Flood Insurance

Flood Insurance

Did you know that your homeowners insurance does not cover flood damage? Insurance against flood must be obtained separately. A flood insurance policy also reimburses you for the work that you and other family members did to sandbag your homes, move furniture and remove debris.

The Federal Emergency Management Agency’s (FEMA) maps are important when it comes to flood insurance because if they show that your home sits in a 100-year flood plain, you must buy federal flood insurance in order to get a mortgage. If you live outside a high-risk zone, or if you no longer have a mortgage, flood insurance is optional.

Florida Insurance Hub offers free, comparative quotes on flood insurance from multiple insurance carriers so you can get the best possible rate.

Want to see how much we can save you? Just request a quote to find out.

THINGS TO CONSIDER BEFORE GETTING A FLOOD INSURANCE QUOTE

Many people incorrectly believe that the government will take care of all their financial needs if they suffer damage due to flooding. The truth is that Federal disaster assistance is only available if the President formally declares a disaster. You must consider the fact that if your home is flooded and disaster assistance isn’t offered, you’ll have to shoulder the massive damage costs alone. If you’re looking for secure protection from financial loss due to flood damage, Federal disaster assistance is not the answer.

Buy flood insurance and stay protected no matter what. When disaster strikes, flood insurance policyholder claims are paid even if a disaster is not Federally declared. Flood insurance means you’ll be reimbursed for all your covered losses.  When your insured home is in imminent danger of being flooded, you may receive up to a $1,000 reimbursement for your damage-preventing expenses. Things like renting storage space to protect your belongings, buying sandbags and lumber to make a barricade, and renting pumps are all things that qualify for reimbursement through coverage under the National Flood Insurance Program (NFIP). No deductible is applied to this coverage.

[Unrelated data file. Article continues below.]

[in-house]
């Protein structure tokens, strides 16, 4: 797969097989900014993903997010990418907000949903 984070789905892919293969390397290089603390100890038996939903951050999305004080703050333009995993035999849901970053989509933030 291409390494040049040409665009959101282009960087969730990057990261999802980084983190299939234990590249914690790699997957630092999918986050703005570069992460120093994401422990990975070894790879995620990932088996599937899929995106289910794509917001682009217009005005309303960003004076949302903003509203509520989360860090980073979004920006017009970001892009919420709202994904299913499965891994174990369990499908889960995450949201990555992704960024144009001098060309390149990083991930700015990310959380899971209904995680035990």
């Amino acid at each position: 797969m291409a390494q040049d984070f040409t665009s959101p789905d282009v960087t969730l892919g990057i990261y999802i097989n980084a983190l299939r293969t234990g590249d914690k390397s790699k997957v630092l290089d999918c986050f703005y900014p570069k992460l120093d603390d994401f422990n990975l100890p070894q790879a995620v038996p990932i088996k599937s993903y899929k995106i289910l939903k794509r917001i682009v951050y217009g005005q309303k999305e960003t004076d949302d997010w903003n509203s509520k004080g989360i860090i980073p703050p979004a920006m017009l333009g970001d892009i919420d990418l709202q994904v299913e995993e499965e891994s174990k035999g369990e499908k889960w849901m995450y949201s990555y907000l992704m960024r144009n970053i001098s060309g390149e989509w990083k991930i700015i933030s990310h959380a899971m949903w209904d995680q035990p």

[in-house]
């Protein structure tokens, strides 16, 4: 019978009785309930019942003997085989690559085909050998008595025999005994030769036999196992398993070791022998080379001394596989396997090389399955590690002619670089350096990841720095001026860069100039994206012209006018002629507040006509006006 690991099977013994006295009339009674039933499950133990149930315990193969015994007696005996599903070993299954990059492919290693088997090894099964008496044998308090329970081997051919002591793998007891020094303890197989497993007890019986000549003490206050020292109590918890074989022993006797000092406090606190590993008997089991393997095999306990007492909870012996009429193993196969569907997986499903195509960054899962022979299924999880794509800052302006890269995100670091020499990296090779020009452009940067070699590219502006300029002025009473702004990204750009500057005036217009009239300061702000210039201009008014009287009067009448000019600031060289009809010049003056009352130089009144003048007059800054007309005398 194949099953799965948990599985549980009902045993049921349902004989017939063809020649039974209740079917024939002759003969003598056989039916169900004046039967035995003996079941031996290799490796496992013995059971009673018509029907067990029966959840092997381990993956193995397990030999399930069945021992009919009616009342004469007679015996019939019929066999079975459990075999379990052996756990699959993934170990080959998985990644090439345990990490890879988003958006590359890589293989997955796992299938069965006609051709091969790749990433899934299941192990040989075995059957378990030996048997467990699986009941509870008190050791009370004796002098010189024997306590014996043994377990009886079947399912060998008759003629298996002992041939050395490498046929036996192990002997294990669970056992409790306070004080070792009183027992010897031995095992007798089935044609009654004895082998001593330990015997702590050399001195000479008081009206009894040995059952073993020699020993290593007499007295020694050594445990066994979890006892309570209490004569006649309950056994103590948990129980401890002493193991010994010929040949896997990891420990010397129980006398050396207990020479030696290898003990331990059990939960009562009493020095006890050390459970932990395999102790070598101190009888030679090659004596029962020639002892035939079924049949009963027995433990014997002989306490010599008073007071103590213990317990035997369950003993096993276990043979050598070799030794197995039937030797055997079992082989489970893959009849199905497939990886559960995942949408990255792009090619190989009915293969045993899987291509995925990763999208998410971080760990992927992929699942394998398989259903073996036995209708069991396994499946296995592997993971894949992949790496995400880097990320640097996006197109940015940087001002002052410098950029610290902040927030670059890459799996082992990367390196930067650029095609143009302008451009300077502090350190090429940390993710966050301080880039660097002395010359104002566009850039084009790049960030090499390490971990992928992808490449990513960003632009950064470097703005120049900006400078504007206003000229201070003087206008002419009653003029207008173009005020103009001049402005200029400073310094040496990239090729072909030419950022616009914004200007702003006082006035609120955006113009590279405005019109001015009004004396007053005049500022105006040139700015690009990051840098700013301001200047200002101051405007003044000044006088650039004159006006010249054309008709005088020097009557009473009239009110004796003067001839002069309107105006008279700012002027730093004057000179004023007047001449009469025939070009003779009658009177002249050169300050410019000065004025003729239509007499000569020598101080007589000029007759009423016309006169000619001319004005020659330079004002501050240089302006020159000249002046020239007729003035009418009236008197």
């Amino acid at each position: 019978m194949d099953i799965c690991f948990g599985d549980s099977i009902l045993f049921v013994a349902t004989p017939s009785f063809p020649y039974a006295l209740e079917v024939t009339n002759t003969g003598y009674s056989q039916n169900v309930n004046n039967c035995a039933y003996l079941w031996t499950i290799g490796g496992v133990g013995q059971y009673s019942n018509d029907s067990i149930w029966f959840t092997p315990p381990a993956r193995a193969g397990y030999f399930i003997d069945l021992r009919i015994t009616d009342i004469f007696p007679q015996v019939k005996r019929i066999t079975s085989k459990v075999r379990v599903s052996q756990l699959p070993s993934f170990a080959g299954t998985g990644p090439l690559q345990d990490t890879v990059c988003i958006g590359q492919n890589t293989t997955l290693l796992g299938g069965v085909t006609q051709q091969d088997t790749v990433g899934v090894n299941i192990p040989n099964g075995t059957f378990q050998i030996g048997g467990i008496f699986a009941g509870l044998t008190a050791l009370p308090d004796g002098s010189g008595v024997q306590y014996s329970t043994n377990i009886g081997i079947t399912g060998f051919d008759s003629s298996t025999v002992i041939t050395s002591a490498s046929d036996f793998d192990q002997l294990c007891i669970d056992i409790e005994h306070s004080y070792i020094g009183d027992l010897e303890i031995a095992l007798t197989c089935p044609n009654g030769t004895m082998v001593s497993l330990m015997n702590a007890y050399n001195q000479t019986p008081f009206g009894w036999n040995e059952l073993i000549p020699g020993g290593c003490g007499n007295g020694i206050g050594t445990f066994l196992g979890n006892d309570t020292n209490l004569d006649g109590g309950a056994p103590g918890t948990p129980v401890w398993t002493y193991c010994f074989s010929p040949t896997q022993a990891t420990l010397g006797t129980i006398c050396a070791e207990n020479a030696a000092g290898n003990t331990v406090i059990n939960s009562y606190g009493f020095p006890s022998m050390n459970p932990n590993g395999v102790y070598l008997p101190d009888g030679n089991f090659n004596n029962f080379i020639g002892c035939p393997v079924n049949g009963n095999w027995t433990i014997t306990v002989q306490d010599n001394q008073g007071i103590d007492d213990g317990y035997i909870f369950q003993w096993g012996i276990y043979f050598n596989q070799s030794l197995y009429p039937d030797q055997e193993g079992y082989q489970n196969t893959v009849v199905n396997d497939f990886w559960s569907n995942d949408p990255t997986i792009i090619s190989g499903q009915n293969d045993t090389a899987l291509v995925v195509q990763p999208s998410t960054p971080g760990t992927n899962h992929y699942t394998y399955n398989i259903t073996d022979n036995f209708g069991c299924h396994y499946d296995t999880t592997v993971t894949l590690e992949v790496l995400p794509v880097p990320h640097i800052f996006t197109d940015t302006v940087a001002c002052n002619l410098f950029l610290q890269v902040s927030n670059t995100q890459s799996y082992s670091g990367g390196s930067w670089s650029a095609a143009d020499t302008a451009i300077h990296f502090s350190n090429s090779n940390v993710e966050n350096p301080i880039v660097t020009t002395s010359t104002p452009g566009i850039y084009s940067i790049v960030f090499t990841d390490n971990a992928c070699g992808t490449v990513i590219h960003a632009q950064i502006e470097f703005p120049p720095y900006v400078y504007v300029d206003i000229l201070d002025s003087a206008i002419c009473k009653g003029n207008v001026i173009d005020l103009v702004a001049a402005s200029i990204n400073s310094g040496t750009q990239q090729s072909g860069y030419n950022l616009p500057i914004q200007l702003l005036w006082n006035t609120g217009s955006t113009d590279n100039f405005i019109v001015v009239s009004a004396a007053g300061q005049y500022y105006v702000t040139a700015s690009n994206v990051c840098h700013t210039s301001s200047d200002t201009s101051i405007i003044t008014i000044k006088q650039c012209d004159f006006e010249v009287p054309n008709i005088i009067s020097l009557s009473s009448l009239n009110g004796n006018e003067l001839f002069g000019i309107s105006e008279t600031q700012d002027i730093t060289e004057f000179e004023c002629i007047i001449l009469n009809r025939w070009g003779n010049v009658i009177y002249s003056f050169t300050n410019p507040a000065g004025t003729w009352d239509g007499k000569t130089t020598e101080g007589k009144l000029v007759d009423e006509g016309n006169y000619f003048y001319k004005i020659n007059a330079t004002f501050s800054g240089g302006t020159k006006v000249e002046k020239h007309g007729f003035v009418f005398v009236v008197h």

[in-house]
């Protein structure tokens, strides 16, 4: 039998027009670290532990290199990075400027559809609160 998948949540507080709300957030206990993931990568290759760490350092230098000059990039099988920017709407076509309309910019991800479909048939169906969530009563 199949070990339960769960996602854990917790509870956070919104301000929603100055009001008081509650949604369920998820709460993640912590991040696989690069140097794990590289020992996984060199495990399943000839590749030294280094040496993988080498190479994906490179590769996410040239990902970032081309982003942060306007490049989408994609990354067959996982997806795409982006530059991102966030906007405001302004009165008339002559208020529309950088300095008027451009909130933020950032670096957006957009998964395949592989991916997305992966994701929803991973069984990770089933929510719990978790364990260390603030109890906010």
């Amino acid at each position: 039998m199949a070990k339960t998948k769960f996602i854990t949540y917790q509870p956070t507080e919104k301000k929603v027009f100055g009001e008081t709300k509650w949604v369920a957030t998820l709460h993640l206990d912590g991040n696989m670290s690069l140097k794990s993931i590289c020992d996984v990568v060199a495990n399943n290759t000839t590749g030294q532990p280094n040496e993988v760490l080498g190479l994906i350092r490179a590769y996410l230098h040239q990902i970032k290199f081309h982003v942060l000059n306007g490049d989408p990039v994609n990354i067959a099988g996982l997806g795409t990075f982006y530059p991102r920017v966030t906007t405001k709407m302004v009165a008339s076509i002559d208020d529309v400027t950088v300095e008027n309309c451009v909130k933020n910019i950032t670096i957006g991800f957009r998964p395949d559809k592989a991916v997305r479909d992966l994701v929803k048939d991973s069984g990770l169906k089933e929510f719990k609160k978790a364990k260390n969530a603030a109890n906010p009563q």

Depending on the policy, sometimes coverage does not take effect until 30 days after you purchase flood insurance. So, if the weather forecast announces a flood alert for your area and you go to purchase coverage, it could be too late.

Most homeowners assume they do not live in a flood zone because the mortgage company does not require flood insurance. In Florida, 25% of flood claims are paid in the preferred zones B, C and X. We recommend everyone have flood insurance because Florida is flat and is subject to torrential rains caused by low pressure systems, tropical depressions, tropical storms and hurricanes.

A homeowners policy can have many exclusions – two of the biggest exclusions are flood and earthquake. A separate flood policy is needed to have flood insurance.

How does flood insurance work?

The National Flood Insurance Program (NFIP) is run by the Federal Government as part of the Federal Emergency Management Agency (FEMA). They set the rules and rates and allow private insurance companies to write the flood policy on their behalf. FEMA ultimately pays your claim when they reimburse your insurance carrier for your claim. FEMA offers maximum limits of $250,000 Dwelling and $100,000 Contents for residential policies. Higher limits are available through the private flood insurance marketplace which is called Excess Flood.

Some of the factors that will determine how much you will pay for Flood Insurance are:

The year your home was built
Your flood zone
The elevation of your home
The deductible you choose
Does your home have flood venting?